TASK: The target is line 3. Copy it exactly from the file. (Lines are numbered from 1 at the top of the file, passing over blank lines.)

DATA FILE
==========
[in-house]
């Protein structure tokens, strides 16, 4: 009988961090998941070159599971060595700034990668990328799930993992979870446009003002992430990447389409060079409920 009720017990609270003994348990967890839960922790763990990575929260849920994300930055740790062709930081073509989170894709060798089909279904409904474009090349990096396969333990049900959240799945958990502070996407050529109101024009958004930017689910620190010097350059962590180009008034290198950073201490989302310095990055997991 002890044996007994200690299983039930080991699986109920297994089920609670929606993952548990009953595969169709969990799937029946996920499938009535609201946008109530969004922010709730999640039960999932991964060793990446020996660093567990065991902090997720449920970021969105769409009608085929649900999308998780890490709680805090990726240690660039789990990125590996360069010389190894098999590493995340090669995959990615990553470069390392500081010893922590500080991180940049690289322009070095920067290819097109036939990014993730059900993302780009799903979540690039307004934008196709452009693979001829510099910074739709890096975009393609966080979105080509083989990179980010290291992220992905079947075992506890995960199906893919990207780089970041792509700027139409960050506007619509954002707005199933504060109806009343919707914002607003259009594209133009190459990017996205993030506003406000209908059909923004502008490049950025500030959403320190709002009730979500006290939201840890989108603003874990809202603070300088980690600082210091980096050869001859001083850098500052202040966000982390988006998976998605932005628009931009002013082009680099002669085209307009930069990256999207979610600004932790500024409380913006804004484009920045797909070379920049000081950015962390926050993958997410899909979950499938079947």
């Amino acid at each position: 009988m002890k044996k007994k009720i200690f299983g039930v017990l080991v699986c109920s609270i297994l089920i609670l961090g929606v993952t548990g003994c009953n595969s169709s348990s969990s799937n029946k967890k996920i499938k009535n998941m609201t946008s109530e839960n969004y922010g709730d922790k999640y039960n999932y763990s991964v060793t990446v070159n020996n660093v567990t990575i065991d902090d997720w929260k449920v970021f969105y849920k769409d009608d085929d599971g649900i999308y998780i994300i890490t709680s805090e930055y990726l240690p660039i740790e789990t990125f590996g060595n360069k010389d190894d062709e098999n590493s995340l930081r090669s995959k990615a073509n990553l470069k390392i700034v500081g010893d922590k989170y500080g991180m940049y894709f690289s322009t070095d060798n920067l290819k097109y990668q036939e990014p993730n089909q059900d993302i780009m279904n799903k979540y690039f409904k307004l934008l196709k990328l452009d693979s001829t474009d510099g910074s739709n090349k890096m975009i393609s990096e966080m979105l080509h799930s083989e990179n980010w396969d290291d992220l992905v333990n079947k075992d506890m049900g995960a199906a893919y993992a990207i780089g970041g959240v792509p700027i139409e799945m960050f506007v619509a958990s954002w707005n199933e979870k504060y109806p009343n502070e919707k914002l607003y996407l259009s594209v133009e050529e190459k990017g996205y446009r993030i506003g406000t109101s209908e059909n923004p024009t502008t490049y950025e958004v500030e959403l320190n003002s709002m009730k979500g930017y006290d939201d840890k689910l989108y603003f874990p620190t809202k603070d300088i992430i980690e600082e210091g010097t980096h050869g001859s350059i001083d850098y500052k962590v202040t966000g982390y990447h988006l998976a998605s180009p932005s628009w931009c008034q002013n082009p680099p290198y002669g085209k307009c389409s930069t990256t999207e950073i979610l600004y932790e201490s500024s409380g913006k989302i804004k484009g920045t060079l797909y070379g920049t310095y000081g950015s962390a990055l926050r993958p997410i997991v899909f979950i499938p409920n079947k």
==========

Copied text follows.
């Amino acid at each position: 009988m002890k044996k007994k009720i200690f299983g039930v017990l080991v699986c109920s609270i297994l089920i609670l961090g929606v993952t548990g003994c009953n595969s169709s348990s969990s799937n029946k967890k996920i499938k009535n998941m609201t946008s109530e839960n969004y922010g709730d922790k999640y039960n999932y763990s991964v060793t990446v070159n020996n660093v567990t990575i065991d902090d997720w929260k449920v970021f969105y849920k769409d009608d085929d599971g649900i999308y998780i994300i890490t709680s805090e930055y990726l240690p660039i740790e789990t990125f590996g060595n360069k010389d190894d062709e098999n590493s995340l930081r090669s995959k990615a073509n990553l470069k390392i700034v500081g010893d922590k989170y500080g991180m940049y894709f690289s322009t070095d060798n920067l290819k097109y990668q036939e990014p993730n089909q059900d993302i780009m279904n799903k979540y690039f409904k307004l934008l196709k990328l452009d693979s001829t474009d510099g910074s739709n090349k890096m975009i393609s990096e966080m979105l080509h799930s083989e990179n980010w396969d290291d992220l992905v333990n079947k075992d506890m049900g995960a199906a893919y993992a990207i780089g970041g959240v792509p700027i139409e799945m960050f506007v619509a958990s954002w707005n199933e979870k504060y109806p009343n502070e919707k914002l607003y996407l259009s594209v133009e050529e190459k990017g996205y446009r993030i506003g406000t109101s209908e059909n923004p024009t502008t490049y950025e958004v500030e959403l320190n003002s709002m009730k979500g930017y006290d939201d840890k689910l989108y603003f874990p620190t809202k603070d300088i992430i980690e600082e210091g010097t980096h050869g001859s350059i001083d850098y500052k962590v202040t966000g982390y990447h988006l998976a998605s180009p932005s628009w931009c008034q002013n082009p680099p290198y002669g085209k307009c389409s930069t990256t999207e950073i979610l600004y932790e201490s500024s409380g913006k989302i804004k484009g920045t060079l797909y070379g920049t310095y000081g950015s962390a990055l926050r993958p997410i997991v899909f979950i499938p409920n079947k």